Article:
Panayiotis Christodoulou
• hat the job market demand is for user support
Common ways that organizations provide a user
support function
Services that user support groups provide
Typical position descriptions for user support
staff members
The knowledge, skills, and abilities needed to
qualify for an entry-level user support position
Career paths for user support workers
The troubleshooting process and the thinking
skills required for successful trouble shooting
Communication skills for troubleshooting
Information resources to help solve computer
Which tools are used to troubleshoot computer
Strategies for troubleshooters
How to develop a personal problem-solving
Troubleshooting is the process of defining,
diagnosing, and solving computer problems.
Solving computer problems is not generally
Troubleshooting may require following one
sequence of steps for a while then looping
back and performing another similar set of
steps that go down a different path.
Troubleshooting is both an organized,
scientific process and a creative process.
In computer problem solving, troubleshooters
move from the problem state of equipment
not working to the goal state of the
equipment working. Problem solvers might
analyze problems on the basis of analogies
by comparing a current problem to a similar
problem solved in the past. They may also
look for contradictions such as a piece of
equipment that does not work in one
machine but works in another which indicates
that the hardware is working.
Critical thinking describes the cognitive skills a
problem solver uses to analyze a situation,
search for the underlying logic or rationale, and
strive for alternate ways to explain an event or
creativity, hypothesis testing and metacognition.
Creativity is the ability to find novel or innovate
solutions to a problem. Hypothesis testing is the
ability to formulate a hypothesis about the cause
of a problem and design a test that will prove or
disprove the hypothesis. Metacognition is the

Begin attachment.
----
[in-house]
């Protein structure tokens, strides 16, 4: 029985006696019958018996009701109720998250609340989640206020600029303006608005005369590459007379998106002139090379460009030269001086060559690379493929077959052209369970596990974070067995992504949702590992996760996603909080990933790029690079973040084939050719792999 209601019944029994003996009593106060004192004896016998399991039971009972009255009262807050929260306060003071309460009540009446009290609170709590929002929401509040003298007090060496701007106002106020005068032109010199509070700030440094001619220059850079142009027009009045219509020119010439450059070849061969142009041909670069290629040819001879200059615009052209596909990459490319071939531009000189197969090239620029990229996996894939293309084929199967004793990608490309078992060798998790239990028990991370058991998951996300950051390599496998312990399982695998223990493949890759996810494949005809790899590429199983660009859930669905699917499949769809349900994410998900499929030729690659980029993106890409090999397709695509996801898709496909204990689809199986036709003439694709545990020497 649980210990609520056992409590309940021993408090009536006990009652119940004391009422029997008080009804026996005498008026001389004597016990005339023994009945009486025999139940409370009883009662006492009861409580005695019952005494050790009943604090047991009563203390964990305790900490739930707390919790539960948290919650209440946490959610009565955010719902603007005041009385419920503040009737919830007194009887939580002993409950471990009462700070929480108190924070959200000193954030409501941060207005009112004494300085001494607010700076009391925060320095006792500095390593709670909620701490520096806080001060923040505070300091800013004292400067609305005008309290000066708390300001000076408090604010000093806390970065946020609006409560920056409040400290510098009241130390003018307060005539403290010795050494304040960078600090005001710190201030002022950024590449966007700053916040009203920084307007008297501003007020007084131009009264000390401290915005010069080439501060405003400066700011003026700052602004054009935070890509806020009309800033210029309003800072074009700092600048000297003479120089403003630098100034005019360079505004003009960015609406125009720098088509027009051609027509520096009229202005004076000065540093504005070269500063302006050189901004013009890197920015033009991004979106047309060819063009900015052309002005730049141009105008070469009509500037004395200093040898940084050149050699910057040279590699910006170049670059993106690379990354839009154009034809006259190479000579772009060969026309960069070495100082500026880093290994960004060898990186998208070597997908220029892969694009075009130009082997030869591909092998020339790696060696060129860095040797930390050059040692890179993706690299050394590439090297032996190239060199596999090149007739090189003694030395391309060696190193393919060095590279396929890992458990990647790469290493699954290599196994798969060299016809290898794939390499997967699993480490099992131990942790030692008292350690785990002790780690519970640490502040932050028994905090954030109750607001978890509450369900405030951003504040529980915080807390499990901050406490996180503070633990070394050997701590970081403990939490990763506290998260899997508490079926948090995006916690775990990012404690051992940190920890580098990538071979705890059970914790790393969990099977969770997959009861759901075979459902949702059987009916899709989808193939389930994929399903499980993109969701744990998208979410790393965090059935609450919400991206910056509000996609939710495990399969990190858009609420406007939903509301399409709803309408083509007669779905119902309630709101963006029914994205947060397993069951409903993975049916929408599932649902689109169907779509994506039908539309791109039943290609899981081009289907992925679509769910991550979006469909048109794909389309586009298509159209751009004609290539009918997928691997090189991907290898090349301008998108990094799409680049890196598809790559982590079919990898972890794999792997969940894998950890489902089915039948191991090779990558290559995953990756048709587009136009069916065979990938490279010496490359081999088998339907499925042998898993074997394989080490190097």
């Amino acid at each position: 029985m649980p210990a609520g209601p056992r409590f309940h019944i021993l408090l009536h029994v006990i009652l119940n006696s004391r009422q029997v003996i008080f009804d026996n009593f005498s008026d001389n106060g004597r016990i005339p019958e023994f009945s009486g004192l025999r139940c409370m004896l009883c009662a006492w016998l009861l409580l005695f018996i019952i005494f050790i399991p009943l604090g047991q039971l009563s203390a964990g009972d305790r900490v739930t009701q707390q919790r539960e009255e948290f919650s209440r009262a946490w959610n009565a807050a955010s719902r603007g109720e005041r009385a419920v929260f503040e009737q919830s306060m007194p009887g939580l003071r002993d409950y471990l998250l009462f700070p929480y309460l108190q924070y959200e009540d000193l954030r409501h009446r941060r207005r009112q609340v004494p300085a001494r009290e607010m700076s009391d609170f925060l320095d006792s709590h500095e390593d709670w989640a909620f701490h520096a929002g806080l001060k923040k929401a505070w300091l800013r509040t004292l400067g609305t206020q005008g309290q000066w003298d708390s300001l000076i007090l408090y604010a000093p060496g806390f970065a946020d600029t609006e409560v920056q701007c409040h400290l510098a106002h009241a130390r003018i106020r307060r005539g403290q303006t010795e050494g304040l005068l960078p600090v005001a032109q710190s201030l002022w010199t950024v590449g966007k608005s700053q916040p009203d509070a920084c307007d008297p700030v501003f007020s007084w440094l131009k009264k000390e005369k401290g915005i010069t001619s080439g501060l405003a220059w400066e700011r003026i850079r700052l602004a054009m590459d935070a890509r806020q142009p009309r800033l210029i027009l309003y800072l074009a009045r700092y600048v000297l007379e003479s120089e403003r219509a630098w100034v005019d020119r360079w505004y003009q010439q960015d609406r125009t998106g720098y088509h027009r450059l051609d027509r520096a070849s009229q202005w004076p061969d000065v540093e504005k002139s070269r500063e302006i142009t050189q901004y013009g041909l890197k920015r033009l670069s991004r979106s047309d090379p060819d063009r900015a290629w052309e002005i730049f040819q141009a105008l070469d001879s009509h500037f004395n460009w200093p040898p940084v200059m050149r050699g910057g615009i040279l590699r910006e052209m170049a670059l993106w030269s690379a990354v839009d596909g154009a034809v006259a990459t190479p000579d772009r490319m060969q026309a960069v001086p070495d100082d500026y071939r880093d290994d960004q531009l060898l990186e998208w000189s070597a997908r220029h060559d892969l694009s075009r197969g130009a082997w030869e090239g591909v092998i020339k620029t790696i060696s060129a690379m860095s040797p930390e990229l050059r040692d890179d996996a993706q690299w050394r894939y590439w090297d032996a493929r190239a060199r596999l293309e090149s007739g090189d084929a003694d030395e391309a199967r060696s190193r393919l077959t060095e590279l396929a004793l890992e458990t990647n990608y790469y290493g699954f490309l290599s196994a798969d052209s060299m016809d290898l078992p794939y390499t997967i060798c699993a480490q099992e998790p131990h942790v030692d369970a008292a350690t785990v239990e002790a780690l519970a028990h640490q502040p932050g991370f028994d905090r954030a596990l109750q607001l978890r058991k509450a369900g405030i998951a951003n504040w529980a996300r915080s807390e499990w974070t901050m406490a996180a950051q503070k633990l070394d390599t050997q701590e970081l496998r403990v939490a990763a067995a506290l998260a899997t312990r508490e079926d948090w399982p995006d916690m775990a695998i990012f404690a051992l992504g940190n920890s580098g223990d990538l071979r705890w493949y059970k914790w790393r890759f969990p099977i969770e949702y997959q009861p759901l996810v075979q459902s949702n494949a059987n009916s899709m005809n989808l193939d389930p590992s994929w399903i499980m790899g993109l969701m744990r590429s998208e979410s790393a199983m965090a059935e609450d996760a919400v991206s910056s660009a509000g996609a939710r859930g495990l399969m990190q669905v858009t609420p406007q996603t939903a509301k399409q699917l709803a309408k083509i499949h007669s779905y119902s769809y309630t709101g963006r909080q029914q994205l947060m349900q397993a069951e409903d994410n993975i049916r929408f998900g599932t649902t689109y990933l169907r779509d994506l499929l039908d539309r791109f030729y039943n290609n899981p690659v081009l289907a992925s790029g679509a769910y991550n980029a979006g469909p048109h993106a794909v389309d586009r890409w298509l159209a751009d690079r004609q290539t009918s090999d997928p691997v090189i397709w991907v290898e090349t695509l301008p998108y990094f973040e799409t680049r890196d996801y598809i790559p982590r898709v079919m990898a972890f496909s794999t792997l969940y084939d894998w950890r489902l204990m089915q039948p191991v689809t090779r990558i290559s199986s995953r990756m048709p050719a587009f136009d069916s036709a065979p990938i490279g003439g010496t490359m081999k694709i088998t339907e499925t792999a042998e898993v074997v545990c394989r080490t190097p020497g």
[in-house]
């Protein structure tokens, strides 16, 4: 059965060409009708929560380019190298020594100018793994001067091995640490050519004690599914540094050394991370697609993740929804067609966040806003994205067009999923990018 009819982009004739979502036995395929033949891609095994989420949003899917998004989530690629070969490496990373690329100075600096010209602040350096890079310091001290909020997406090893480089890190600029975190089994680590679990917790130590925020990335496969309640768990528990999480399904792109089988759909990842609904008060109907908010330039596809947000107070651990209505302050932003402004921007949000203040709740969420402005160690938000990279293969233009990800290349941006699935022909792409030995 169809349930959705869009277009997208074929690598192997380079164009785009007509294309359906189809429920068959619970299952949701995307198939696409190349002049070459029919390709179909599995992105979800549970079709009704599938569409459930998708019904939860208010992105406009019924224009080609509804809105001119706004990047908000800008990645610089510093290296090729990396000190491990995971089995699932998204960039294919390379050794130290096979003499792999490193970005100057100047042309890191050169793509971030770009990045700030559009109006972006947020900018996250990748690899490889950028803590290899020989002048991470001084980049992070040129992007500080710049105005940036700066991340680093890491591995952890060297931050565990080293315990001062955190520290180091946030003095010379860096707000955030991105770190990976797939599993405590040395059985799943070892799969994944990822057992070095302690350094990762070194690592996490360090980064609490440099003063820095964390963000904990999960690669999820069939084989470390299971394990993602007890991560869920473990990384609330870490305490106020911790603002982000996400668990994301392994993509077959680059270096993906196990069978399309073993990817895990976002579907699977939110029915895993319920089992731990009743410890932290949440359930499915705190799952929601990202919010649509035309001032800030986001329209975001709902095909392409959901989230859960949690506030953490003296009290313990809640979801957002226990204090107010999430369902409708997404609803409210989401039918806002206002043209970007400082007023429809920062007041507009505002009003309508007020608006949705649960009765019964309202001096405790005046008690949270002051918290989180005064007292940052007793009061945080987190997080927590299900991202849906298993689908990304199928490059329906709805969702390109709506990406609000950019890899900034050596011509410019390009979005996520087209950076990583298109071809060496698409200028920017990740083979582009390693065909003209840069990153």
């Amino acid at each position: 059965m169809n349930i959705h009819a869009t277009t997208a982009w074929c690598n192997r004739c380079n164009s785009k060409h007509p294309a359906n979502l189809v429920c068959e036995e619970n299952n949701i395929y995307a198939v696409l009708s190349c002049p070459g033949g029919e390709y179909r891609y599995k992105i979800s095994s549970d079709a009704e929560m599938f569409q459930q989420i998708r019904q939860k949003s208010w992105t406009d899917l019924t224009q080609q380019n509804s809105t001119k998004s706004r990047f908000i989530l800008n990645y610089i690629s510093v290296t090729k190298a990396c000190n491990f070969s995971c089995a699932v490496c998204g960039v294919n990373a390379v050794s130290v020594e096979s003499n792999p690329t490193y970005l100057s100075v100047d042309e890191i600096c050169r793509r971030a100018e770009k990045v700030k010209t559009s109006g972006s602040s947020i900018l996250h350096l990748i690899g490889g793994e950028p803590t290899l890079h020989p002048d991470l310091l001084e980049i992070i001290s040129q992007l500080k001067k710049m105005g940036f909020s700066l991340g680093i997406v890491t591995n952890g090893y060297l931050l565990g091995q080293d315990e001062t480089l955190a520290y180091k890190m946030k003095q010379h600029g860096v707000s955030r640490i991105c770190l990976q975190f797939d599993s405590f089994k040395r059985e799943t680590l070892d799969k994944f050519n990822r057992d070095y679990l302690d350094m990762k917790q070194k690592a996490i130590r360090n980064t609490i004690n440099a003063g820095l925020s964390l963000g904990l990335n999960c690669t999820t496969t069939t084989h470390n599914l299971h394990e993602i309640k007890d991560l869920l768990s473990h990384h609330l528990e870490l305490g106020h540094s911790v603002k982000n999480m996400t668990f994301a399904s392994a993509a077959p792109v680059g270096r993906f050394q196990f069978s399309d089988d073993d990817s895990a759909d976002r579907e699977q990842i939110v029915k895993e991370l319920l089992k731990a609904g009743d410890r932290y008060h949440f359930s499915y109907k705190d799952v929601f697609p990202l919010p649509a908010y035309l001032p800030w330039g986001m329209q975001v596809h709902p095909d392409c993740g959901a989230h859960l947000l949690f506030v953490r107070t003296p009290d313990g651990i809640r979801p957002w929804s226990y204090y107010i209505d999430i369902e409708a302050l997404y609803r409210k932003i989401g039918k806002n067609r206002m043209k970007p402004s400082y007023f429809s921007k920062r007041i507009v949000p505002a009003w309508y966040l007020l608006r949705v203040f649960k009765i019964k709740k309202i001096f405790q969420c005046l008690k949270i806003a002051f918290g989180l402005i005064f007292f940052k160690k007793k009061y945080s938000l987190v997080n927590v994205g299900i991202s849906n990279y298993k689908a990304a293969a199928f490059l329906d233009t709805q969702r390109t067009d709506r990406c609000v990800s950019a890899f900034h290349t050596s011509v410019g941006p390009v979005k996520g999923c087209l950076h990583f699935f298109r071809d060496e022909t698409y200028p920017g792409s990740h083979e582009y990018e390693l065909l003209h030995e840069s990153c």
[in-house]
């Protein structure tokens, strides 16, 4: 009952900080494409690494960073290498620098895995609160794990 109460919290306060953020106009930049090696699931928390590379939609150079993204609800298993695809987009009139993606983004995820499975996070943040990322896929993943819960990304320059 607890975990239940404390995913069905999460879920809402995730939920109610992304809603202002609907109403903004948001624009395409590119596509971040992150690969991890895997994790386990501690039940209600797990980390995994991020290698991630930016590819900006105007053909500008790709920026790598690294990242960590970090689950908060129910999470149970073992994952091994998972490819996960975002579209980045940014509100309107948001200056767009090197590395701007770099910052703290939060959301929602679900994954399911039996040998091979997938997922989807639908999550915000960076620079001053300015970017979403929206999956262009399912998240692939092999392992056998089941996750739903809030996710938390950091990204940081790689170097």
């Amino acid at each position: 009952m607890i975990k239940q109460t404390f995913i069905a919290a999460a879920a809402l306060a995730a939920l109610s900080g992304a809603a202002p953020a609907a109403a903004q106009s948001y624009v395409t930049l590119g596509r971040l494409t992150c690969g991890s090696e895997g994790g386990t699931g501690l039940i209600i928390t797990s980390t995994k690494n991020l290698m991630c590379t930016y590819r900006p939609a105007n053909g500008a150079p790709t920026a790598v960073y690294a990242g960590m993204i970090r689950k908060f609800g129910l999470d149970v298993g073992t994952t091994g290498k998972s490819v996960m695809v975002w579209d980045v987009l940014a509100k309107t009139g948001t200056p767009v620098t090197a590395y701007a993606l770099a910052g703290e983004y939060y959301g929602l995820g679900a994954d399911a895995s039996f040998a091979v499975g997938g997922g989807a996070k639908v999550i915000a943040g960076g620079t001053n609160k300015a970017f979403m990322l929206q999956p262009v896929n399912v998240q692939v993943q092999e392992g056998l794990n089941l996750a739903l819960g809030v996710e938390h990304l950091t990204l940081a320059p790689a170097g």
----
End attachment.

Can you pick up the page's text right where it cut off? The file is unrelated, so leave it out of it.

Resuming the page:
ability to think about thinking or the ability to
step back from a problem and analyze the
thought processes being used to solve it.
Decision-making is the ability to select one
alternative from among a number of
alternatives, based on some evaluation
criteria. This is especially important when
there are several diagnostic tests that can be
used to detect a problem. Selecting the best
test can expedite the solving of a problem.
Troubleshooters routinely use skills such as
problem solving, critical thinking, and
decision making in their work regardless of
their field.
Most successful troubleshooters use tools that fall
into one of five broad categories including
diagnostic and repair tools, problem-solving
strategies and personal characteristics.
Communication and interpersonal skills are very
important for
situations require some interaction with end users.
First troubleshooters must use communication skills
to work with the user to clearly identify the problem.
troubleshooter must clearly communicate the
solution to the user and will mostly likely have to
write the solution up for the support database or
incident report.
There are five basic types of communication
skills used to troubleshoot computer problems.
These skills include basic listening skills, active
listening, probes,
critical questions, and
explanation and verification skills. Basic listening
skills include the ability to listen carefully to the
words that the user chooses to describe the
problem. Active listening is when the listener is
as engaged in the communication process as the
speaker, rather than being a passive receiver of
information. One particularly useful active
listening skill is paraphrasing or restating in your
own words what you heard the user say.
Another way of eliciting more information from a
user is to use probes or effective follow-up
questions designed to encourage the user to
provide additional information.
It is also helpful to have a list of critical questions
that are designed to elicit important information
from the user. Often users will reveal more
information in response to the critical questions
then they would have thought to tell the support
representative initially. Five examples of critical
questions are:
I. Has the problem system, component, or
feature ever worked?
II. Have you ever had this problem before?
III. Is the problem repeatable (can it be
IV. What were you doing on your computer just
before you first noticed the problem?
V. Have you made any recent hardware or
software changes to your system?
Explanation and verification are important skills
at the end of a troubleshooting session.